A promising study from Rhode Island Hospital demonstrated that cholinesterase inhibitors (ChEI), a type of medication often prescribed for Alzheimer's disease (AD), improved some cognitive skills in patients with mild AD -- skills that are necessary for driving. Findings from the study showed that after being treated with a ChEI, AD patients improved in some computerized tests of executive function and visual attention, including a simulated driving task.
The study is published in the June 2010 edition of the Journal of Clinical Psychopharmacology.
The study was led by Lori Daiello, PharmD, a research associate at the Rhode Island Hospital Alzheimer's Disease and Memory Disorders Center (ADMDC). Daiello says, "Because many patients receiving a diagnosis of AD continue to drive in its early stages, it is critical that we assess driving safety among this population and identify therapies that may improve driving abilities. ChEIs are commonly prescribed for AD, yet little is known about how their potential treatment effects might impact a driver's skills."
The researchers studied the performance of 24 outpatients with newly-diagnosed, untreated, early stage AD using tests that simulate typical situations encountered in on-road driving. The subjects participated in computerized tests of visual attention (visual search performed alone or in conjunction with simulated driving) and executive function (maze navigation) both prior to beginning treatment with a ChEI and again after three months of therapy. The primary analysis consisted of comparing the test performance of AD patients before starting ChEI treatment and after three months of therapy. In a secondary cross-sectional analysis, the subjects' pre-ChEI computerized test performances were compared to the abilities of a matched group of AD patients who had performed the same computerized tests while receiving stable ChEI therapy (i.e., greater than three months) during a prior study of driving and dementia conducted at the Rhode Island Hospital ADMDC.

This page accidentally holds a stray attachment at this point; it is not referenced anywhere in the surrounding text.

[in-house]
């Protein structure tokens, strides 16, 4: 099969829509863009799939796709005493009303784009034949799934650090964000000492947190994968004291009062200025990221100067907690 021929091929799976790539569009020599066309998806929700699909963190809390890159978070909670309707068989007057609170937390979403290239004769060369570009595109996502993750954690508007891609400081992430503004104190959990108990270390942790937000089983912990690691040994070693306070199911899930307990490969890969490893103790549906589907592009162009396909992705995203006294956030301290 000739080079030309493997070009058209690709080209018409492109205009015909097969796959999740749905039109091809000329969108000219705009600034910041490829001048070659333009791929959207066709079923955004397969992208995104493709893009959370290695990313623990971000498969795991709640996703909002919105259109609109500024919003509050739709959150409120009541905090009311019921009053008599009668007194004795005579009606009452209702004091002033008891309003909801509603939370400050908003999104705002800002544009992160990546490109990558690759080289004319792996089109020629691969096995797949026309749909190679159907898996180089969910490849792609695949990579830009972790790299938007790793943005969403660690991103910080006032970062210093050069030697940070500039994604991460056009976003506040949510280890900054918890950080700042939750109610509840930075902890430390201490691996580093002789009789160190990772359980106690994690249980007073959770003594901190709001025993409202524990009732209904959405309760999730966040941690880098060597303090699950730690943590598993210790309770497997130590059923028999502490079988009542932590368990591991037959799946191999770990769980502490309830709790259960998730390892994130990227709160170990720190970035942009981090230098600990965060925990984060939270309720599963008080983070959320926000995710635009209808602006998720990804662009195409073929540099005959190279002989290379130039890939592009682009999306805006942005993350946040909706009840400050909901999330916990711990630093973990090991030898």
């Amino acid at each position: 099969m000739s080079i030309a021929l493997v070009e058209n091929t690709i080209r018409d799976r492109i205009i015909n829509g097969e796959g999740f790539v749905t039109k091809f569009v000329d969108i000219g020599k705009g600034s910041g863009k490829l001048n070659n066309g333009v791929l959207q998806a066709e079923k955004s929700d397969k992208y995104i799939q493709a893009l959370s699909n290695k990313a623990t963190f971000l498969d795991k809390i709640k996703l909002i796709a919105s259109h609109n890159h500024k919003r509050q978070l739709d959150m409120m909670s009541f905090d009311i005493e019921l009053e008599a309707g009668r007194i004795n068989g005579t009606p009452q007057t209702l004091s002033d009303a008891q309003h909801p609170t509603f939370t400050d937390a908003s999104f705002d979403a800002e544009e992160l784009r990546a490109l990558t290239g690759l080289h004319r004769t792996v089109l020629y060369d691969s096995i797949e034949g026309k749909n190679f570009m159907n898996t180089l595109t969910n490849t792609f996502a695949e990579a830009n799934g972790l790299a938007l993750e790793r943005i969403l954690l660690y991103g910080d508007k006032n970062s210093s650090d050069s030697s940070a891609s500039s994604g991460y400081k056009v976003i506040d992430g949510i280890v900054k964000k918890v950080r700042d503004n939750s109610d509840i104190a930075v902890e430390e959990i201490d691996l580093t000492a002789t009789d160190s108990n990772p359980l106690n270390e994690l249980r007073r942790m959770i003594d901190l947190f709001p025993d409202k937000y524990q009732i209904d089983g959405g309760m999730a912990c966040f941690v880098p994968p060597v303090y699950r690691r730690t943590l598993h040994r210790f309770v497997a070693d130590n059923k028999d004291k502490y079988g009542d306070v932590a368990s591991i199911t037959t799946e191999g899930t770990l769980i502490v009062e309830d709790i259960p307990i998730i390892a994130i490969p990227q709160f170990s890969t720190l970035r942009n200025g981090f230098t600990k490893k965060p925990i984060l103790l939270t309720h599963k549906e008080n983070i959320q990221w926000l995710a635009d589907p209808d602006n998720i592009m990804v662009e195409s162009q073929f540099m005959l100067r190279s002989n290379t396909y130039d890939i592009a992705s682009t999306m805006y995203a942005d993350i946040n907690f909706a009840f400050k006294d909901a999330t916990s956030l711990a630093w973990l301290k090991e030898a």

The researchers report that ChEI treatment demonstrated consistent effects in both the pre- and post-treatment comparison as well as the cross-sectional comparisons. There were three key findings:
Daiello, who is also an assistant professor of neurology (research) at The Warren Alpert Medical School of Brown University, says, "This study is the first of its kind to investigate how treatment might impact cognitive domains critical to driving safety in AD patients." While relatively little is known about how ChEIs affect cognitive functions in AD other than memory, these results indicate an improvement in either attention processes or executive control. The investigators note that while the results are encouraging, this study lacked a direct measure of on-road driving performance. These preliminary findings, however, warrant further investigation. As Daiello says, "The results show an improvement in the skills that will impact a patient's ability to perform tasks associated with safe driving."
The research was supported by grants from the National Institutes of Health and the National Institute on Aging. The research team also included Brian Ott, MD, director of the ADMDC, and Brown University cognitive neuroscientists, Elena Festa, PhD and William Heindel, PhD, all of whom have conducted previous studies on the effects of dementia on driving. Other researchers involved in the study Michael Friedman, MD and Lindsay A. Miller, BS, also of Rhode Island Hospital and Brown University.
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